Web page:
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Jewish Community Action v. Commissioner of Public Safety

March 11, 2003


Department of Public Safety File No. CX021214

Considered and decided by Minge, Presiding Judge, Shumaker, Judge, and Halbrooks, Judge.


1. The existence of good cause to engage in exempt rulemaking is a question of law.

2. Administrative rules adopted under the good-cause exemption do not comply with statutory rulemaking requirements when the agency fails to demonstrate with reasonable particularity how rulemaking through public procedures would harm the public interest.

The opinion of the court was delivered by: Gordon W. Shumaker, Judge

Rules declared invalid

Concurring specially, Minge, Judge


This is a pre-enforcement declaratory-judgment action over which this court has original jurisdiction under Minn. Stat. §á14.44 (2002). The petitioners seek judgment declaring invalid certain department of public safety rules pertaining to proof of identity for the issuance of drivers' licenses and state identification cards. The petitioners contend that the department exceeded its authority in promulgating the rules, failed to comply with statutory rulemaking requirements, and violated state and federal constitutions.


In January 2002, the Minnesota Department of Public Safety (DPS) issued a request for comment on a possible rule that would require applicants for Minnesota drivers' licenses or state identity cards to prove lawful presence in the United States and would link the period of validity of a short-term resident alien's license to the term of his or her visa. Because an anti-terrorism bill introduced in the legislature shortly thereafter included similar measures, the DPS postponed rulemaking to await the outcome of the legislative process. The bill passed in May 2002, without the driver's-license provisions.

In June 2002, shortly after the legislative session concluded, the DPS adopted new rules, amended an existing rule, and repealed a rule, all governing proof of identity for the issuance of drivers' licenses, drivers' permits, state identification cards, and motor-vehicle title certificates or registrations (collectively, license or licenses). Amended Minn. R. 7410.0400 provides that an applicant for a license who cannot prove identity through a previously issued Minnesota license must present a "primary document," such as an official record of birth, an adoption certificate, a listed federally issued identification card, a passport, or a listed immigration document. In addition to the "primary document," the applicant must present a "secondary document," which could be an additional primary document; a foreign driver's license, permit, or identification card with photographic or digitized images; certain birth records; or certain school records.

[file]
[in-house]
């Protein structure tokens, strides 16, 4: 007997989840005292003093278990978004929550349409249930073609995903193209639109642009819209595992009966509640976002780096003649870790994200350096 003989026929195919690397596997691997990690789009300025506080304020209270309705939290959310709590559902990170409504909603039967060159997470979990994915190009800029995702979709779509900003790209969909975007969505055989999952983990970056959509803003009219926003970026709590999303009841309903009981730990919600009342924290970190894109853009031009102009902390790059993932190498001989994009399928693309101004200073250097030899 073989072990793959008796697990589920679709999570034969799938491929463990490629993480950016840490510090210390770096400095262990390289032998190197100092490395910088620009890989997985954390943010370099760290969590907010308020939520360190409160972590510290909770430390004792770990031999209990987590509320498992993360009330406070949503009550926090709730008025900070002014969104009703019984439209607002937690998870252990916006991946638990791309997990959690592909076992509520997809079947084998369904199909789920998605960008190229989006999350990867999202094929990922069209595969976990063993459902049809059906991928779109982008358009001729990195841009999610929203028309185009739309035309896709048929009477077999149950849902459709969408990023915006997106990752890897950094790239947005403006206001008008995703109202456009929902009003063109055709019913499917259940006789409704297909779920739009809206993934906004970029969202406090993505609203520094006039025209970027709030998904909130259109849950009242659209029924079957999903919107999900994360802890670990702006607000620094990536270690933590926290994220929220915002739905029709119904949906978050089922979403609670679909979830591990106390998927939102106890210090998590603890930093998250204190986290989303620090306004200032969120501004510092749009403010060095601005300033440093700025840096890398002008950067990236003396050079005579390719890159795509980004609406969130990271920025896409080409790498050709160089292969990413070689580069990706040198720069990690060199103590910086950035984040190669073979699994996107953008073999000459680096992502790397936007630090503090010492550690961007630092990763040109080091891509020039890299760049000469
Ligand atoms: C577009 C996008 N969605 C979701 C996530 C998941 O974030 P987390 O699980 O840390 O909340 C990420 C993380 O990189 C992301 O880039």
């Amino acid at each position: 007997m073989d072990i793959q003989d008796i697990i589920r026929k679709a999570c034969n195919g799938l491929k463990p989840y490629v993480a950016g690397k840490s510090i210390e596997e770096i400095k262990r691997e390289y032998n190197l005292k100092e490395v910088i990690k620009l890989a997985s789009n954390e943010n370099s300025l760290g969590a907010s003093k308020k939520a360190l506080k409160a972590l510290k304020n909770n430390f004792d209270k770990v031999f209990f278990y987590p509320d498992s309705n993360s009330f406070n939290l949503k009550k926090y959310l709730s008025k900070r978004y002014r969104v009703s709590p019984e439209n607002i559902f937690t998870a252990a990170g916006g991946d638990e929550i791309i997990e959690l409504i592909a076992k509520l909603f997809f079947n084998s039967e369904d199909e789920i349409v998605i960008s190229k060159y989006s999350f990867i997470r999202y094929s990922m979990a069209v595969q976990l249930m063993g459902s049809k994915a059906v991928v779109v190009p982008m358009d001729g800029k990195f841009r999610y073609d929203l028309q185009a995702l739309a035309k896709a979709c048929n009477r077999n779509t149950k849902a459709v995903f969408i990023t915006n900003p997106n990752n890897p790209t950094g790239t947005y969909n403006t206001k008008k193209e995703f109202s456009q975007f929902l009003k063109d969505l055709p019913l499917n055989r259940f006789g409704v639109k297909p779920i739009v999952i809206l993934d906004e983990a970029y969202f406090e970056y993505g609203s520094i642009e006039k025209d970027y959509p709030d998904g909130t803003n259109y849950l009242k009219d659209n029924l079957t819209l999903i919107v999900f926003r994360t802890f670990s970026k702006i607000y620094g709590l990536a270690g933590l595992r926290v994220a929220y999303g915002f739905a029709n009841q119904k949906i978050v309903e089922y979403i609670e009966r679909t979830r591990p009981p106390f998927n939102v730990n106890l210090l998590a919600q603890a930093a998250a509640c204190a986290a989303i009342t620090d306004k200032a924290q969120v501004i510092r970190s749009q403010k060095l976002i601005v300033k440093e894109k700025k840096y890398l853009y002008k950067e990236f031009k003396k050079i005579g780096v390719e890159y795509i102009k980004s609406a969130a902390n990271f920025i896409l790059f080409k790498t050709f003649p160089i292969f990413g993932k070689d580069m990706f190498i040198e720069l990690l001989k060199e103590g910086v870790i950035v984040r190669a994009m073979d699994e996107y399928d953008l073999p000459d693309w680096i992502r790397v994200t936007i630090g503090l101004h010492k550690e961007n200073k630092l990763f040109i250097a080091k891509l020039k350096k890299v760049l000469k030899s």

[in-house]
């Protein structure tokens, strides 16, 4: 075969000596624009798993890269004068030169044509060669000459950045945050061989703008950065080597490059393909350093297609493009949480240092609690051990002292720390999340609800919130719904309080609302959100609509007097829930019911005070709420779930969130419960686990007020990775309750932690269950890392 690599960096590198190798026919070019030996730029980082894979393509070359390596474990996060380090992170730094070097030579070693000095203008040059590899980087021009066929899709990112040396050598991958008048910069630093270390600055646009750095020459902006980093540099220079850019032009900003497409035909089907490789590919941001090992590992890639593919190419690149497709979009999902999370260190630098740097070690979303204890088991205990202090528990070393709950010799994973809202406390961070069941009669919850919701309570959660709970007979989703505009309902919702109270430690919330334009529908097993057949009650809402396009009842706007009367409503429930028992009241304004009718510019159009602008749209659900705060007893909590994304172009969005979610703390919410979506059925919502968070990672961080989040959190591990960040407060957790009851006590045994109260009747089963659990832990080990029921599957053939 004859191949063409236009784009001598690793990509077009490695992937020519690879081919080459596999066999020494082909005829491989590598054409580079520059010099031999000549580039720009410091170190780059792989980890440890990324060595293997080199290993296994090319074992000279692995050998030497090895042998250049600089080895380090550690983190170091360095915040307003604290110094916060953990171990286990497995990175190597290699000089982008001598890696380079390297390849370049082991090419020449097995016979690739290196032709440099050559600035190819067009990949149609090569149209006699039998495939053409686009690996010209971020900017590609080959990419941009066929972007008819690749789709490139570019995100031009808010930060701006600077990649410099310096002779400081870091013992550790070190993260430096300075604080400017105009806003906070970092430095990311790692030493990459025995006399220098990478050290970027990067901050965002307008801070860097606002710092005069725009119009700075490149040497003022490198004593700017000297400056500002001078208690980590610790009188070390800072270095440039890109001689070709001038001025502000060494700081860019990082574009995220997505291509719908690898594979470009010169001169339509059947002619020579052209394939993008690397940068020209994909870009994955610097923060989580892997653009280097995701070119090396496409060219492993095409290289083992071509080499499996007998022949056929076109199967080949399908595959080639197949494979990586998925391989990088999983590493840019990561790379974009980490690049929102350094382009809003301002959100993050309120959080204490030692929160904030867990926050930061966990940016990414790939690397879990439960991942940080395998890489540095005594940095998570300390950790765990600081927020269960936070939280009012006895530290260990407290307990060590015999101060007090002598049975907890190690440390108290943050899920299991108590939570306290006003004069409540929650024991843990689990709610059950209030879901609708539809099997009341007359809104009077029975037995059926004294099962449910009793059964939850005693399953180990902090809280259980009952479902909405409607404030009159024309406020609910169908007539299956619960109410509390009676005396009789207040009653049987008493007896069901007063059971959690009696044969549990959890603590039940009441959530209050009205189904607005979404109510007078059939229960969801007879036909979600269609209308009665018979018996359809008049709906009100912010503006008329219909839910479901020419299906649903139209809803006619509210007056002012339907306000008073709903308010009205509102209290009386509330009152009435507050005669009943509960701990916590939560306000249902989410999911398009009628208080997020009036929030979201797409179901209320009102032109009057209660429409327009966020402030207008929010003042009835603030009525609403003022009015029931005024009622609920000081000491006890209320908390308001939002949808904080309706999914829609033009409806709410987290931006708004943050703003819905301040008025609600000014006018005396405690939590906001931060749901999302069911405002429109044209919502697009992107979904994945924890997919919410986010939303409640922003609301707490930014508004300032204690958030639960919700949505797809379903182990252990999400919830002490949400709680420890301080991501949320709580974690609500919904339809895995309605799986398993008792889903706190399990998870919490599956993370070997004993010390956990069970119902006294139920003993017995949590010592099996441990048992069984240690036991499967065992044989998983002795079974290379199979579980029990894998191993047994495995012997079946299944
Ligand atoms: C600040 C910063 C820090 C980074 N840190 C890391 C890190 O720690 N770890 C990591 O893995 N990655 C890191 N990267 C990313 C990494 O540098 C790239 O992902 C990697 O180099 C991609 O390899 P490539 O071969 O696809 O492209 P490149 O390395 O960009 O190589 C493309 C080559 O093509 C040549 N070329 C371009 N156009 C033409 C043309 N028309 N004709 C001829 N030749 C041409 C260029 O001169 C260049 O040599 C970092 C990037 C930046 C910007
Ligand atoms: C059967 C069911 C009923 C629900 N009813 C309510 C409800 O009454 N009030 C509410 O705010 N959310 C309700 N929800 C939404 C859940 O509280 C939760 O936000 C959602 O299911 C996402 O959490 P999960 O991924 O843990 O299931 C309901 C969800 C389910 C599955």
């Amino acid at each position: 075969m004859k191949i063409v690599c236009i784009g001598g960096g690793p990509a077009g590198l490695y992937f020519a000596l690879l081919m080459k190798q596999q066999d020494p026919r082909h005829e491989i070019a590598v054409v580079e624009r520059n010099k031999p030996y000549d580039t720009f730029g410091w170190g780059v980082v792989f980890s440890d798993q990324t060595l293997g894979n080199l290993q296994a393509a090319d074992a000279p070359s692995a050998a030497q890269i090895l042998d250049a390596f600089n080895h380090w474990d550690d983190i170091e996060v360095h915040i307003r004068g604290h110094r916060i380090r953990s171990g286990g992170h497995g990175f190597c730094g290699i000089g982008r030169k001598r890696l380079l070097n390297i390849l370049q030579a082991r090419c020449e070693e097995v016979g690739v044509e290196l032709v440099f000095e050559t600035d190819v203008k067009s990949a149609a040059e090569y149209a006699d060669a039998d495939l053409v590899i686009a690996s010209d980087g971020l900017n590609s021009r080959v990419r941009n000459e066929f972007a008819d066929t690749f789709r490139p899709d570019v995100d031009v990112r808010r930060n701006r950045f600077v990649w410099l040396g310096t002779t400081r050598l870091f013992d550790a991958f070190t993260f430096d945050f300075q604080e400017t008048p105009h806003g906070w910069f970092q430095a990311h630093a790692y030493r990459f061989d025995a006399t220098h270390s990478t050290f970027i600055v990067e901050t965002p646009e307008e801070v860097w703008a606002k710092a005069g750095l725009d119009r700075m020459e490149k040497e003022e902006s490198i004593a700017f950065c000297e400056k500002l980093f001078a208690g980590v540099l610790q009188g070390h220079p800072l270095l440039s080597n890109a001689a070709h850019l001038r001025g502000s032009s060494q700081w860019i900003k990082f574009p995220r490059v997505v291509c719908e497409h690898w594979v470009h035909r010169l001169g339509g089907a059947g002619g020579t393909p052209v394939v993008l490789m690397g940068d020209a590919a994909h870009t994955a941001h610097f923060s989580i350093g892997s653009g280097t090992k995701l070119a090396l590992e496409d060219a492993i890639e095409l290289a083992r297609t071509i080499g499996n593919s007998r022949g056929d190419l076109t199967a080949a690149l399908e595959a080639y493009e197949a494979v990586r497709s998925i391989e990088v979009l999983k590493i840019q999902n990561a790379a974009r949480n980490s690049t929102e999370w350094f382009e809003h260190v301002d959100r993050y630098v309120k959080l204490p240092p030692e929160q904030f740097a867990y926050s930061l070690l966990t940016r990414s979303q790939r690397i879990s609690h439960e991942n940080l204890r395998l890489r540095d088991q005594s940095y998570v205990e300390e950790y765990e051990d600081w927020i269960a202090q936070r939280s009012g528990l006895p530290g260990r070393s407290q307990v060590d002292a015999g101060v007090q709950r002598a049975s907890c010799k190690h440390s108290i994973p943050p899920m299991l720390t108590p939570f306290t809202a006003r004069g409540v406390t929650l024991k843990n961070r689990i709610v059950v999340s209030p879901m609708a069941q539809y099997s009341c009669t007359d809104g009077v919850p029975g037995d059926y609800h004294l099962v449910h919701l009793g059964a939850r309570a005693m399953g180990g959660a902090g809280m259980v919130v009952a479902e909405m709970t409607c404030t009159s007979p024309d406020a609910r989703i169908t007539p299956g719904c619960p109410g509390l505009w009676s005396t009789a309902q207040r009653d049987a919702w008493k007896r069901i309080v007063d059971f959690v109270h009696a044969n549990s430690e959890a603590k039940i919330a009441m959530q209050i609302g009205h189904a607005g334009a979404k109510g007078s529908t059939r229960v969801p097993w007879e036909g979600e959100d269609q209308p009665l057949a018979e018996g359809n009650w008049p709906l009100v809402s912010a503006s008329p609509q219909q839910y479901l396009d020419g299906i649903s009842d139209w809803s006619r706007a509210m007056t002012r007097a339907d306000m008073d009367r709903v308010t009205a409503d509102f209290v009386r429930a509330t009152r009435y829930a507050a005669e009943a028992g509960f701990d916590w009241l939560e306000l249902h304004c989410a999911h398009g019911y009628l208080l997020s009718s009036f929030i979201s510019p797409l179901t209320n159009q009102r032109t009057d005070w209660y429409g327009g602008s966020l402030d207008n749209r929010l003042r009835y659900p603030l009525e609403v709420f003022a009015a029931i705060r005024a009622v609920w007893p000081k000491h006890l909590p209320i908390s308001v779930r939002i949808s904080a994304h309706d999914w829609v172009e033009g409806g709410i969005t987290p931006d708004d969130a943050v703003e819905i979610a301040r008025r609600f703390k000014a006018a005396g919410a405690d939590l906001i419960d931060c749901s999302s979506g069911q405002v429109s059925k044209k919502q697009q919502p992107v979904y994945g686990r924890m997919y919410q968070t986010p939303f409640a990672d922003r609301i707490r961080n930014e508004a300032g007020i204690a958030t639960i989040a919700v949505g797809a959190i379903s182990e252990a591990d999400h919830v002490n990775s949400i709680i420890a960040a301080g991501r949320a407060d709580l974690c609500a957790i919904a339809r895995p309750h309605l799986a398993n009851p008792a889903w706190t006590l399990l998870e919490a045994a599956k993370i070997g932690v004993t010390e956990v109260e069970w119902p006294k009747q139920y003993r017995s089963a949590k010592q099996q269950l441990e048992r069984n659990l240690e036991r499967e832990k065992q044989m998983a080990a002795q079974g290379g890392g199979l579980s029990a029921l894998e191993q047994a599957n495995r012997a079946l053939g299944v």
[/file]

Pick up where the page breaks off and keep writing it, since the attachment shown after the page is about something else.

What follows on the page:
Minn. R. 7410.0410, a new rule, requires license applicants to prove Minnesota residency and either U.S. citizenship or lawful short-term, indefinite, or permanent presence in the United States. The rule specifies the documents acceptable as proof of residency and lawful presence.

Minn. R. 7410.1810, also a new rule, requires that a license contain a full-face image of the license-holder, with head and face unobscured and uncovered. Headcoverings are allowed only in the case of applicants suffering from illness or disease-related hair loss. In adopting this rule, the DPS also repealed Minn. R. 7410.1800, which provided an exception to the photograph requirement for applicants who opposed being photographed on religious grounds.

State agencies, such as the DPS, have statutory authority to adopt, amend, or repeal their rules, but, subject to exceptions, the agencies must follow the procedures designated in Minn. Stat. §§á14.001 to 14.69. Minn. Stat. §á14.05 (2002). Those procedures include (1) public review of the agency's statement of the need for and reasonableness of the rule, Minn. Stat. §á14.131, and (2) an opportunity for a public hearing on the proposed rule, Minn. Stat. §á14.25.

An agency may adopt, amend, or repeal a rule without following the usual rulemaking requirements if there is "good cause" to do so. This exception applies if the agency finds the usual requirements "unnecessary, impracticable, or contrary to public interest" and the rule addresses "a serious and immediate threat to the public health, safety, or welfare." Minn. Stat. ยงรก14.388 (2002). When the DPS amended rule 7410.0400, adopted rules 7410.0410 and.1810, and repealed rule 7410.1800, it invoked the "good-cause exception" and did not submit the matter for public review. Instead, as required by ...

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